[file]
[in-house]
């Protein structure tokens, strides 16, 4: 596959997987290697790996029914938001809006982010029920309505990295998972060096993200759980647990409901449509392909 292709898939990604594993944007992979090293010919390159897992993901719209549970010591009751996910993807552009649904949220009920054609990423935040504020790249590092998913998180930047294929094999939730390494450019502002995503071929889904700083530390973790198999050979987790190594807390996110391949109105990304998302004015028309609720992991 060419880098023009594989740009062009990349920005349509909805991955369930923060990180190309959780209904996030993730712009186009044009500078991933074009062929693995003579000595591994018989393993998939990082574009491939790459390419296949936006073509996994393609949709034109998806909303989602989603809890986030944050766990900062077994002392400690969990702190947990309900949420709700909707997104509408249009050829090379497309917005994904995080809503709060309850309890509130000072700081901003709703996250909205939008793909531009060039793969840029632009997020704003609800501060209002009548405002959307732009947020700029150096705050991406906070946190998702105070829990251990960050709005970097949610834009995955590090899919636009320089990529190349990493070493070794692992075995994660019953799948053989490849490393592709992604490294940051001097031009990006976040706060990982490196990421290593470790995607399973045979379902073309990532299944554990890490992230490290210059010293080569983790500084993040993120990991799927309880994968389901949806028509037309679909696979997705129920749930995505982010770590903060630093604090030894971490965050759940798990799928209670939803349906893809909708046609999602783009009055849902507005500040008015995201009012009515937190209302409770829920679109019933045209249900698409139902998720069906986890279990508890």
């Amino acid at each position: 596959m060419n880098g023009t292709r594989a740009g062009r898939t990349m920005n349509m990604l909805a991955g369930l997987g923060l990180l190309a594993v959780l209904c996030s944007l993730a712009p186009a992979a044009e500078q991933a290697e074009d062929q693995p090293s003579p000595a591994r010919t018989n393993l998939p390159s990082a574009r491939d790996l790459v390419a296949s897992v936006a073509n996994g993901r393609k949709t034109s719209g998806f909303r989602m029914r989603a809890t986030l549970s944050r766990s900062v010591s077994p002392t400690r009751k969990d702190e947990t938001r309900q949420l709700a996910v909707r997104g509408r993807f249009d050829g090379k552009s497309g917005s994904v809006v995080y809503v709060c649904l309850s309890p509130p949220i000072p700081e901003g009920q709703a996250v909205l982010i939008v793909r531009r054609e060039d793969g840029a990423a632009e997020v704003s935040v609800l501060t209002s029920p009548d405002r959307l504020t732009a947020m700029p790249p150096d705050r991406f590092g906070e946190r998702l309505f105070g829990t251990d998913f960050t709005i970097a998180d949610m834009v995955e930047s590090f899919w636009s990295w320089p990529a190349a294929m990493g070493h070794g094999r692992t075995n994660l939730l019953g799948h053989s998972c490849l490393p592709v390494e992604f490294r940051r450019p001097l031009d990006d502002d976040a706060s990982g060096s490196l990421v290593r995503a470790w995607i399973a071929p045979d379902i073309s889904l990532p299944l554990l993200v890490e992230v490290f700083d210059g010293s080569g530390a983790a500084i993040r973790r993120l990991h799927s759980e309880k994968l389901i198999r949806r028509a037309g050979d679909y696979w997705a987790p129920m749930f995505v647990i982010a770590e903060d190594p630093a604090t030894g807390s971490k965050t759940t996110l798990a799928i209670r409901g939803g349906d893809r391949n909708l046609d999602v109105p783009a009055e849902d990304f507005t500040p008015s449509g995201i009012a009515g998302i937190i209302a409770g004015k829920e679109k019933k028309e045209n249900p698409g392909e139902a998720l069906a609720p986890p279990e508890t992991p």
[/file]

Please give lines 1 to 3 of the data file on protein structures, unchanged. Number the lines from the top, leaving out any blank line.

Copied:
[in-house]
């Protein structure tokens, strides 16, 4: 596959997987290697790996029914938001809006982010029920309505990295998972060096993200759980647990409901449509392909 292709898939990604594993944007992979090293010919390159897992993901719209549970010591009751996910993807552009649904949220009920054609990423935040504020790249590092998913998180930047294929094999939730390494450019502002995503071929889904700083530390973790198999050979987790190594807390996110391949109105990304998302004015028309609720992991 060419880098023009594989740009062009990349920005349509909805991955369930923060990180190309959780209904996030993730712009186009044009500078991933074009062929693995003579000595591994018989393993998939990082574009491939790459390419296949936006073509996994393609949709034109998806909303989602989603809890986030944050766990900062077994002392400690969990702190947990309900949420709700909707997104509408249009050829090379497309917005994904995080809503709060309850309890509130000072700081901003709703996250909205939008793909531009060039793969840029632009997020704003609800501060209002009548405002959307732009947020700029150096705050991406906070946190998702105070829990251990960050709005970097949610834009995955590090899919636009320089990529190349990493070493070794692992075995994660019953799948053989490849490393592709992604490294940051001097031009990006976040706060990982490196990421290593470790995607399973045979379902073309990532299944554990890490992230490290210059010293080569983790500084993040993120990991799927309880994968389901949806028509037309679909696979997705129920749930995505982010770590903060630093604090030894971490965050759940798990799928209670939803349906893809909708046609999602783009009055849902507005500040008015995201009012009515937190209302409770829920679109019933045209249900698409139902998720069906986890279990508890």
């Amino acid at each position: 596959m060419n880098g023009t292709r594989a740009g062009r898939t990349m920005n349509m990604l909805a991955g369930l997987g923060l990180l190309a594993v959780l209904c996030s944007l993730a712009p186009a992979a044009e500078q991933a290697e074009d062929q693995p090293s003579p000595a591994r010919t018989n393993l998939p390159s990082a574009r491939d790996l790459v390419a296949s897992v936006a073509n996994g993901r393609k949709t034109s719209g998806f909303r989602m029914r989603a809890t986030l549970s944050r766990s900062v010591s077994p002392t400690r009751k969990d702190e947990t938001r309900q949420l709700a996910v909707r997104g509408r993807f249009d050829g090379k552009s497309g917005s994904v809006v995080y809503v709060c649904l309850s309890p509130p949220i000072p700081e901003g009920q709703a996250v909205l982010i939008v793909r531009r054609e060039d793969g840029a990423a632009e997020v704003s935040v609800l501060t209002s029920p009548d405002r959307l504020t732009a947020m700029p790249p150096d705050r991406f590092g906070e946190r998702l309505f105070g829990t251990d998913f960050t709005i970097a998180d949610m834009v995955e930047s590090f899919w636009s990295w320089p990529a190349a294929m990493g070493h070794g094999r692992t075995n994660l939730l019953g799948h053989s998972c490849l490393p592709v390494e992604f490294r940051r450019p001097l031009d990006d502002d976040a706060s990982g060096s490196l990421v290593r995503a470790w995607i399973a071929p045979d379902i073309s889904l990532p299944l554990l993200v890490e992230v490290f700083d210059g010293s080569g530390a983790a500084i993040r973790r993120l990991h799927s759980e309880k994968l389901i198999r949806r028509a037309g050979d679909y696979w997705a987790p129920m749930f995505v647990i982010a770590e903060d190594p630093a604090t030894g807390s971490k965050t759940t996110l798990a799928i209670r409901g939803g349906d893809r391949n909708l046609d999602v109105p783009a009055e849902d990304f507005t500040p008015s449509g995201i009012a009515g998302i937190i209302a409770g004015k829920e679109k019933k028309e045209n249900p698409g392909e139902a998720l069906a609720p986890p279990e508890t992991p």